Fierce

Knowing the Struggle of Unpaid Internships, Two Jefas Started Latinx44 to Help Fund Latinxs’ Internships in Washington D.C.

Landing the internship of your dreams a goal for many students. It’ll look great on your resume, help you gain skills and experience useful for your career, and help you make connections that could lead to a big job. But sometimes these internships come with a catch – they’re not paid, or don’t pay enough money to make ends meet even for a student’s standard. Alexa Kissinger and Antoinette Rangel know exactly what that’s like and that’s why they worked to change that.

“Most of these internships are either unpaid or a small stipend. I almost turned down the White House internship because I could not afford it but thankfully got a scholarship through my college which paid for room and board. I babysat at night and ate the free lunches at events so I wouldn’t have to eat dinner,” says Alexa.

Antoinette went on to express how she “would intern from 8-5 and at night work as a waitress” to “get by financially.”

With bills and school loans and tuition to pay, getting an unpaid internship or an internship that doesn’t pay enough, often leaves many students having to pass up on this opportunity.

A 2016 report from Intern Bridge proved that women were 77% more likely than men to have unpaid internships.

Another study by the National Association of College and Employers 2019-2020 proved that students of color are least likely to have paid internships or internship experience at all compared to their white counterparts. The study found that Latinx and Black students were largely underrepresented in the internship sector of their study because of the lack of paid internships and the lack of privilege for many Latinx or Black students to be able to take an unpaid internship in the first place.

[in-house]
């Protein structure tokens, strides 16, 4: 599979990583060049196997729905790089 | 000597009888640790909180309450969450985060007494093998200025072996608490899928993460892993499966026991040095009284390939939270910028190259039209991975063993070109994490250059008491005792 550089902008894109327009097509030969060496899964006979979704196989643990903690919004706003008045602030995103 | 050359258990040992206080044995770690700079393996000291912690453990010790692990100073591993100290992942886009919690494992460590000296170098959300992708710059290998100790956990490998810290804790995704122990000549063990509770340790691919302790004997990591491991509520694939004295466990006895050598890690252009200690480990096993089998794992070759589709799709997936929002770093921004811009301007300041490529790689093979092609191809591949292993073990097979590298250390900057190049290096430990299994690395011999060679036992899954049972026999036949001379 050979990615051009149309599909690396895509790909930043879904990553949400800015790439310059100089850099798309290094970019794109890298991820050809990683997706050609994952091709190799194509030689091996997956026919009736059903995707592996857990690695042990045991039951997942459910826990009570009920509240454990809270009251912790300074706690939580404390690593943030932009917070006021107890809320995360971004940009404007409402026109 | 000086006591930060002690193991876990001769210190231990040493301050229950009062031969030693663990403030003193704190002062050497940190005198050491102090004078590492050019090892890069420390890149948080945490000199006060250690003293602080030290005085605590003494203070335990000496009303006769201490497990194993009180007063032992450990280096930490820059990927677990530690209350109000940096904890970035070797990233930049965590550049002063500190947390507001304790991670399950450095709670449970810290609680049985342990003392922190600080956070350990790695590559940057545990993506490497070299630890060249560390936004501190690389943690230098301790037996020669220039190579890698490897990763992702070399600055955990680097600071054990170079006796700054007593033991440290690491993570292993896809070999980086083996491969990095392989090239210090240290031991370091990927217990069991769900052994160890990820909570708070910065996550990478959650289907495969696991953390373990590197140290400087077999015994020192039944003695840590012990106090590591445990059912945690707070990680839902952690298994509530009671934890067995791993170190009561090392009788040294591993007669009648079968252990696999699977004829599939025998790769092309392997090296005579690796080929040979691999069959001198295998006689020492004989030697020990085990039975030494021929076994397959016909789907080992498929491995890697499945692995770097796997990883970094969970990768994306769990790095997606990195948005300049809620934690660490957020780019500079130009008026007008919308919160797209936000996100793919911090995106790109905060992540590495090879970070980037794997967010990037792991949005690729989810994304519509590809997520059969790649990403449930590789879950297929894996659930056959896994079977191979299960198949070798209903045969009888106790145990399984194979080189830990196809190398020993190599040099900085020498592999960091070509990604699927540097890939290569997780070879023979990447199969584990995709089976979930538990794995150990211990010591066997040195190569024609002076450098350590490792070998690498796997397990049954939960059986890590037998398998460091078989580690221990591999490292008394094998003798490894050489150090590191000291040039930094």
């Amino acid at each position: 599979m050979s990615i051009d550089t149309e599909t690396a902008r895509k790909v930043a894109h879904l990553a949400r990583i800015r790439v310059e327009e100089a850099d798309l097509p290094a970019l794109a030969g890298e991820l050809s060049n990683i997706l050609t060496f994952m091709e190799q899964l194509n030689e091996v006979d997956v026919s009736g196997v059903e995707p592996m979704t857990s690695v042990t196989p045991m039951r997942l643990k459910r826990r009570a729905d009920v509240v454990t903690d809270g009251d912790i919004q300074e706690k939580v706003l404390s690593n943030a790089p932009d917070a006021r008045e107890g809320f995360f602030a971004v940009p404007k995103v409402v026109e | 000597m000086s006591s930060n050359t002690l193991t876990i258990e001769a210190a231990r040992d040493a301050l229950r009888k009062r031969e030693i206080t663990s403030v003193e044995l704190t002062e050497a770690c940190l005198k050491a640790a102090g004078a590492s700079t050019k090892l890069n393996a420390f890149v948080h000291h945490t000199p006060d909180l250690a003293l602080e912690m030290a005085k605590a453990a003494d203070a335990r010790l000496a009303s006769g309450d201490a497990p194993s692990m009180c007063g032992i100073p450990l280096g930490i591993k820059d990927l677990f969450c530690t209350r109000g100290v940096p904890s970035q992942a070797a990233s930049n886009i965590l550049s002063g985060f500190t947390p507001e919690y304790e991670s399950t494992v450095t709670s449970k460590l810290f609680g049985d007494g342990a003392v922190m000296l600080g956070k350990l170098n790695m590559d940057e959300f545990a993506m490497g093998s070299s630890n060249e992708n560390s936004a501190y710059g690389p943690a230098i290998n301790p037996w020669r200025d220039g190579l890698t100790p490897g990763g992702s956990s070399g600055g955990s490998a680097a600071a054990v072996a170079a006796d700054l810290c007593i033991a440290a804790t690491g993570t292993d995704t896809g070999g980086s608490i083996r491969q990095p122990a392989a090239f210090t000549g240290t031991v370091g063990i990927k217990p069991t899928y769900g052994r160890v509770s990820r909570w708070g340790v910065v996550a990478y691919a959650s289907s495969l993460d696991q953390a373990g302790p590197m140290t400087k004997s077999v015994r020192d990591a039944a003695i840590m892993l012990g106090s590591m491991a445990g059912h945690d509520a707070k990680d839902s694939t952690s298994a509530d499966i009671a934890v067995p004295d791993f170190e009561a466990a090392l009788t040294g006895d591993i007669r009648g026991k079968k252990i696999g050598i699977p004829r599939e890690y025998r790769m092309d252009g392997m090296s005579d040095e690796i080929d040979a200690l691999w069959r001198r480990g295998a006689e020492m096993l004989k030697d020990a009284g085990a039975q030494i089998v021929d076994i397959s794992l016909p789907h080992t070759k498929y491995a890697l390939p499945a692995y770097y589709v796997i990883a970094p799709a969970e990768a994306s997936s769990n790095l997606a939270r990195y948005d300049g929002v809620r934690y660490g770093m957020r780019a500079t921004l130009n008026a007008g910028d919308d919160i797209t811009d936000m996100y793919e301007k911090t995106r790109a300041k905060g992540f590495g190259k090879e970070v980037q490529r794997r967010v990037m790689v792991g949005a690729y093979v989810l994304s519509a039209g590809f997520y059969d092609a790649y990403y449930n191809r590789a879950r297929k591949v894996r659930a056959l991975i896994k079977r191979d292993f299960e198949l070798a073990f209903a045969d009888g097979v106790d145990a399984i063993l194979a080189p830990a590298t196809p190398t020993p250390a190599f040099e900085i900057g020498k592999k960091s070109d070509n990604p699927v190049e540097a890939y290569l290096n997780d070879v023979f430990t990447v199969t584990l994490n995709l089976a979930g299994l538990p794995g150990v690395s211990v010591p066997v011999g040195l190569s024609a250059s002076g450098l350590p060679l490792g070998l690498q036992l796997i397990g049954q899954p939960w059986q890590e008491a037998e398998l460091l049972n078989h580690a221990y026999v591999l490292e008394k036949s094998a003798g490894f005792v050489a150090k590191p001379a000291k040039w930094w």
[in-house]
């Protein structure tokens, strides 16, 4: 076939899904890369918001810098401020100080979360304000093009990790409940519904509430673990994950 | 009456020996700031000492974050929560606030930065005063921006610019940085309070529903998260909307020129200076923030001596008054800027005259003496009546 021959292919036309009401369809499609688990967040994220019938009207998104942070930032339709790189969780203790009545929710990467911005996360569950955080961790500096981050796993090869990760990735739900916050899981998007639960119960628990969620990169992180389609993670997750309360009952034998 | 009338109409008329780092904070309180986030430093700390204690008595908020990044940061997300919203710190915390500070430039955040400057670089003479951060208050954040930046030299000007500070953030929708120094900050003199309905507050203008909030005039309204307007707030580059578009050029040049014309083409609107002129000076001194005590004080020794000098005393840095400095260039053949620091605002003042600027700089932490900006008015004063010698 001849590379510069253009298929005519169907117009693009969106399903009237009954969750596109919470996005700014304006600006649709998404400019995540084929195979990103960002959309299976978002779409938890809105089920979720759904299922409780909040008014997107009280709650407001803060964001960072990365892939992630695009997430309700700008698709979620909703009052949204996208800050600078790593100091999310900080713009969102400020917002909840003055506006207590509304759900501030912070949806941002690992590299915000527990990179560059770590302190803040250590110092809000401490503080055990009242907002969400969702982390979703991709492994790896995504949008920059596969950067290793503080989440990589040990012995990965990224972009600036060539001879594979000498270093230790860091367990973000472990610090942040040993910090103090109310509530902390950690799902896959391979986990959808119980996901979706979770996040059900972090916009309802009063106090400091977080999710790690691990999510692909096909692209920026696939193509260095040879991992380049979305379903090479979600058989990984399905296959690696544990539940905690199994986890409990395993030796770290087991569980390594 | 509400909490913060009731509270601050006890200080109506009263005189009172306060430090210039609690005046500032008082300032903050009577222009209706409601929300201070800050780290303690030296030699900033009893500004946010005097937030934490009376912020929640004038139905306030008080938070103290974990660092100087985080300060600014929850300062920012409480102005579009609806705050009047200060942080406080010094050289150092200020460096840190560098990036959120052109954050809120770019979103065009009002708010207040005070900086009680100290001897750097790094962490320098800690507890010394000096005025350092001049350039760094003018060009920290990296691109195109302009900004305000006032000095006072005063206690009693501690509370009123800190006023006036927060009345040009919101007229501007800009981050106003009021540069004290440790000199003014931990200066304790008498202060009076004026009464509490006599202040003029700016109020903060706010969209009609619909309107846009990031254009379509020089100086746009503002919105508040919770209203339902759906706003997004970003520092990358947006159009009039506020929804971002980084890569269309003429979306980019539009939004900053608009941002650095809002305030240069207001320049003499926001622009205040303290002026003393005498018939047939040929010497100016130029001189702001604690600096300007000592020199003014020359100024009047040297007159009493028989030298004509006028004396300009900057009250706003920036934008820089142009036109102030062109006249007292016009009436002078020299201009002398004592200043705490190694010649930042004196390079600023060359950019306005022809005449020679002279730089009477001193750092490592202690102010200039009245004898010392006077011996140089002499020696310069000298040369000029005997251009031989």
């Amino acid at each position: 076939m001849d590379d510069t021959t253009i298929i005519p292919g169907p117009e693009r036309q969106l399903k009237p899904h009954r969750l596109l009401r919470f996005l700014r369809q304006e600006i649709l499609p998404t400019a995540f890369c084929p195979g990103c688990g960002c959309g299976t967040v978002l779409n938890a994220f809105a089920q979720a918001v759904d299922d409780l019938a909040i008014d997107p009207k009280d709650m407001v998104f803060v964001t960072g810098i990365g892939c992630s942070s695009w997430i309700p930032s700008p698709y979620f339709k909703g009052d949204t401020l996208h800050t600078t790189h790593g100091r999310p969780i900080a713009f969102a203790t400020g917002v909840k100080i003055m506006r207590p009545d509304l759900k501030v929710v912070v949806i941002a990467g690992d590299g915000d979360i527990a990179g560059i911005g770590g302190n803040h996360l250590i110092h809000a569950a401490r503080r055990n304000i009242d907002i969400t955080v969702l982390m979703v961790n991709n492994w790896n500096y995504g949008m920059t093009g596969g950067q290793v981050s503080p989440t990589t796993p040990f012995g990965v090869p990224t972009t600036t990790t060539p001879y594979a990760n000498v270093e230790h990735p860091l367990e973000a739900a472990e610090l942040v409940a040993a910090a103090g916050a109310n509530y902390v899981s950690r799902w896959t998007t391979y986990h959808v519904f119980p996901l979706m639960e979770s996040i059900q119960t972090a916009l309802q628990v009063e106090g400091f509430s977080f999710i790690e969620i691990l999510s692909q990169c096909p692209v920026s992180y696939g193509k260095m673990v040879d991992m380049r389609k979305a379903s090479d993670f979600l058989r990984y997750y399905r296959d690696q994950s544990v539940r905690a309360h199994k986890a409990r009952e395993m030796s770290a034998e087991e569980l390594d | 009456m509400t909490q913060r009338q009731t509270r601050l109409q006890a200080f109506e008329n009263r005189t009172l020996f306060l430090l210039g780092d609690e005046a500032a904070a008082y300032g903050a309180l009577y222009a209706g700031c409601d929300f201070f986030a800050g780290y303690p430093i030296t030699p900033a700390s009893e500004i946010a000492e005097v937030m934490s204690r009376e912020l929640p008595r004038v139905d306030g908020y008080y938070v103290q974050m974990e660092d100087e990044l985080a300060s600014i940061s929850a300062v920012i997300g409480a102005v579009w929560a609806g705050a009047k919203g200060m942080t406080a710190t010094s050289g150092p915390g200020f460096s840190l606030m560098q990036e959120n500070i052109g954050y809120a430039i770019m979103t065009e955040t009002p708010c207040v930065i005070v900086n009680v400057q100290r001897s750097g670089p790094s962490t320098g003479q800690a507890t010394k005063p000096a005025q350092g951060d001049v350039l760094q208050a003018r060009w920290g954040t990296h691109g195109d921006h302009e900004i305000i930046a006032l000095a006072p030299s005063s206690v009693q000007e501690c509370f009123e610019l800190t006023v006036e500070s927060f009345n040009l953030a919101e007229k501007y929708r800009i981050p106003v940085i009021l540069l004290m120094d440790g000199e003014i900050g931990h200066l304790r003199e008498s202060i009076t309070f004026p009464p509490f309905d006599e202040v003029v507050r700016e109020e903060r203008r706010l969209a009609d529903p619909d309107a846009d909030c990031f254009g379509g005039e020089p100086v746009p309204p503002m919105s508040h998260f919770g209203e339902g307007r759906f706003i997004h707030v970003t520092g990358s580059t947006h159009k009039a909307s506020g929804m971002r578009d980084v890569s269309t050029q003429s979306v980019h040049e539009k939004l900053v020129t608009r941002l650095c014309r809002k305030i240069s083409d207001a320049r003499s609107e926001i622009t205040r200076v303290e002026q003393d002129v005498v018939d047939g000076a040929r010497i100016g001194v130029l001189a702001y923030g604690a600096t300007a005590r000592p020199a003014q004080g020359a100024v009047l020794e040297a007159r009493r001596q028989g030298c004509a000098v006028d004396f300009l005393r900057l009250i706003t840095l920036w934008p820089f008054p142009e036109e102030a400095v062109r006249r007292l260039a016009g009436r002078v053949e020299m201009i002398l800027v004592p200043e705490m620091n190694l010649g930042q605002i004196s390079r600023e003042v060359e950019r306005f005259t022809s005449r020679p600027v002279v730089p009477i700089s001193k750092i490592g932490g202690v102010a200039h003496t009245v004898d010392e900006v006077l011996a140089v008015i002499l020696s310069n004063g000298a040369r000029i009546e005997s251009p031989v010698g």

And with internships in Washington D.C. that figure can take an even bigger dip. A 2017 report from Pay Our Interns stated that only 8% of Republican House Representatives pay their interns while only 3% of Democratic House Representatives pay their interns.

Alexa and Antoinette started Latinx44 so that Latinxs would have the opportunity to take the internship of their dreams without worrying about an additional financial burden.

Credit Pro Image Photo / Courtesy Antoinette Rangel

“A woman named Deesha inspired us. She had an unprecedented career being an intern in her late 30s while also going to community college and eventually became the last Social Secretary for the Obama Administration. She, about a year and a half ago, started Black Girl 44 for Black students. And one day Antoinette reached out to me said why don’t we do something similar for the Latinx community?” said Alexis Kissinger. “Now we’ve expanded this scholarship where any gender can apply.”